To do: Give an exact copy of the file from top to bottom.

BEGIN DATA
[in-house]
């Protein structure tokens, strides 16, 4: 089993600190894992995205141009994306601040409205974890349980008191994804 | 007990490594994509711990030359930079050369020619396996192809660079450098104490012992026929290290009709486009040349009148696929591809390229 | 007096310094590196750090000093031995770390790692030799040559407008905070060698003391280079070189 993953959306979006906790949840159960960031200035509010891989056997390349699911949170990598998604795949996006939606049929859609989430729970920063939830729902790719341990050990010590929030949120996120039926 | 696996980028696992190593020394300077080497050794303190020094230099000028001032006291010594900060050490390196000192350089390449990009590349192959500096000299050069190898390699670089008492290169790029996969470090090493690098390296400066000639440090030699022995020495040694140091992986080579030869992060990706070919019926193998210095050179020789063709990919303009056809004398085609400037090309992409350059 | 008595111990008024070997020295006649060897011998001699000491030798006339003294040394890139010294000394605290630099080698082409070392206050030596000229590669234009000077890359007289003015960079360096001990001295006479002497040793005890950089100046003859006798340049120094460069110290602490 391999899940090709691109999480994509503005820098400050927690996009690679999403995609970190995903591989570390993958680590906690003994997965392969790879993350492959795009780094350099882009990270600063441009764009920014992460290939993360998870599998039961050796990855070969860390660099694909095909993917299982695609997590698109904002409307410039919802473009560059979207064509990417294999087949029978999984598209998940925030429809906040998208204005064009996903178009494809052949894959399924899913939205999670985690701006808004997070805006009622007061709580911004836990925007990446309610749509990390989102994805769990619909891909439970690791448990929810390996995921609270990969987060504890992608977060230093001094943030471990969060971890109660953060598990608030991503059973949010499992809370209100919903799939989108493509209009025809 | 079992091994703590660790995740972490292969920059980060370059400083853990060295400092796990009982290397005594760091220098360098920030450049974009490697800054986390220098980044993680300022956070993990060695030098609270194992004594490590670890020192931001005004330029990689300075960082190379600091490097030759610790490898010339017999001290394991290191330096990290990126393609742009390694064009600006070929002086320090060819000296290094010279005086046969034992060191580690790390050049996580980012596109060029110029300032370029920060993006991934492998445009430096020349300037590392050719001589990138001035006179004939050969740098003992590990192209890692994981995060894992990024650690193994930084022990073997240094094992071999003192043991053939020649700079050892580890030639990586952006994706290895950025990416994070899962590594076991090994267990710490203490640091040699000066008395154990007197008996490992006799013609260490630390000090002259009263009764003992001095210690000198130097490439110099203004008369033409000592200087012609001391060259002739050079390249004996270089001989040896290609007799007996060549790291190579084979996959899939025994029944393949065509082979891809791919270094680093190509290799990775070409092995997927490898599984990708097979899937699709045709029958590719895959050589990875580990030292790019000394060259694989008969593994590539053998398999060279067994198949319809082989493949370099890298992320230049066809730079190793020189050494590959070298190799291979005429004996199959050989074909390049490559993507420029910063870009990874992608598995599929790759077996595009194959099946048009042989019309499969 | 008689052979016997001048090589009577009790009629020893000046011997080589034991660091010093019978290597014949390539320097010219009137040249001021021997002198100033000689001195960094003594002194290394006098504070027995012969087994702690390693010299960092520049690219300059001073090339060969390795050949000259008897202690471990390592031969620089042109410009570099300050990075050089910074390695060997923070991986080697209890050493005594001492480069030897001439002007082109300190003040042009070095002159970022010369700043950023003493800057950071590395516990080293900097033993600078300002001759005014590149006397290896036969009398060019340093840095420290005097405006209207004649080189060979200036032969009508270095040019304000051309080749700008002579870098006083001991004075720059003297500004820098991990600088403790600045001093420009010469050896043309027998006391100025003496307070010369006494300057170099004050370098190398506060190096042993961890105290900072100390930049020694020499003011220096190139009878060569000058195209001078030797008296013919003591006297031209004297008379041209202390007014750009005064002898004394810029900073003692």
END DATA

[in-house]
């Protein structure tokens, strides 16, 4: 089993600190894992995205141009994306601040409205974890349980008191994804 | 007990490594994509711990030359930079050369020619396996192809660079450098104490012992026929290290009709486009040349009148696929591809390229 | 007096310094590196750090000093031995770390790692030799040559407008905070060698003391280079070189 993953959306979006906790949840159960960031200035509010891989056997390349699911949170990598998604795949996006939606049929859609989430729970920063939830729902790719341990050990010590929030949120996120039926 | 696996980028696992190593020394300077080497050794303190020094230099000028001032006291010594900060050490390196000192350089390449990009590349192959500096000299050069190898390699670089008492290169790029996969470090090493690098390296400066000639440090030699022995020495040694140091992986080579030869992060990706070919019926193998210095050179020789063709990919303009056809004398085609400037090309992409350059 | 008595111990008024070997020295006649060897011998001699000491030798006339003294040394890139010294000394605290630099080698082409070392206050030596000229590669234009000077890359007289003015960079360096001990001295006479002497040793005890950089100046003859006798340049120094460069110290602490 391999899940090709691109999480994509503005820098400050927690996009690679999403995609970190995903591989570390993958680590906690003994997965392969790879993350492959795009780094350099882009990270600063441009764009920014992460290939993360998870599998039961050796990855070969860390660099694909095909993917299982695609997590698109904002409307410039919802473009560059979207064509990417294999087949029978999984598209998940925030429809906040998208204005064009996903178009494809052949894959399924899913939205999670985690701006808004997070805006009622007061709580911004836990925007990446309610749509990390989102994805769990619909891909439970690791448990929810390996995921609270990969987060504890992608977060230093001094943030471990969060971890109660953060598990608030991503059973949010499992809370209100919903799939989108493509209009025809 | 079992091994703590660790995740972490292969920059980060370059400083853990060295400092796990009982290397005594760091220098360098920030450049974009490697800054986390220098980044993680300022956070993990060695030098609270194992004594490590670890020192931001005004330029990689300075960082190379600091490097030759610790490898010339017999001290394991290191330096990290990126393609742009390694064009600006070929002086320090060819000296290094010279005086046969034992060191580690790390050049996580980012596109060029110029300032370029920060993006991934492998445009430096020349300037590392050719001589990138001035006179004939050969740098003992590990192209890692994981995060894992990024650690193994930084022990073997240094094992071999003192043991053939020649700079050892580890030639990586952006994706290895950025990416994070899962590594076991090994267990710490203490640091040699000066008395154990007197008996490992006799013609260490630390000090002259009263009764003992001095210690000198130097490439110099203004008369033409000592200087012609001391060259002739050079390249004996270089001989040896290609007799007996060549790291190579084979996959899939025994029944393949065509082979891809791919270094680093190509290799990775070409092995997927490898599984990708097979899937699709045709029958590719895959050589990875580990030292790019000394060259694989008969593994590539053998398999060279067994198949319809082989493949370099890298992320230049066809730079190793020189050494590959070298190799291979005429004996199959050989074909390049490559993507420029910063870009990874992608598995599929790759077996595009194959099946048009042989019309499969 | 008689052979016997001048090589009577009790009629020893000046011997080589034991660091010093019978290597014949390539320097010219009137040249001021021997002198100033000689001195960094003594002194290394006098504070027995012969087994702690390693010299960092520049690219300059001073090339060969390795050949000259008897202690471990390592031969620089042109410009570099300050990075050089910074390695060997923070991986080697209890050493005594001492480069030897001439002007082109300190003040042009070095002159970022010369700043950023003493800057950071590395516990080293900097033993600078300002001759005014590149006397290896036969009398060019340093840095420290005097405006209207004649080189060979200036032969009508270095040019304000051309080749700008002579870098006083001991004075720059003297500004820098991990600088403790600045001093420009010469050896043309027998006391100025003496307070010369006494300057170099004050370098190398506060190096042993961890105290900072100390930049020694020499003011220096190139009878060569000058195209001078030797008296013919003591006297031209004297008379041209202390007014750009005064002898004394810029900073003692």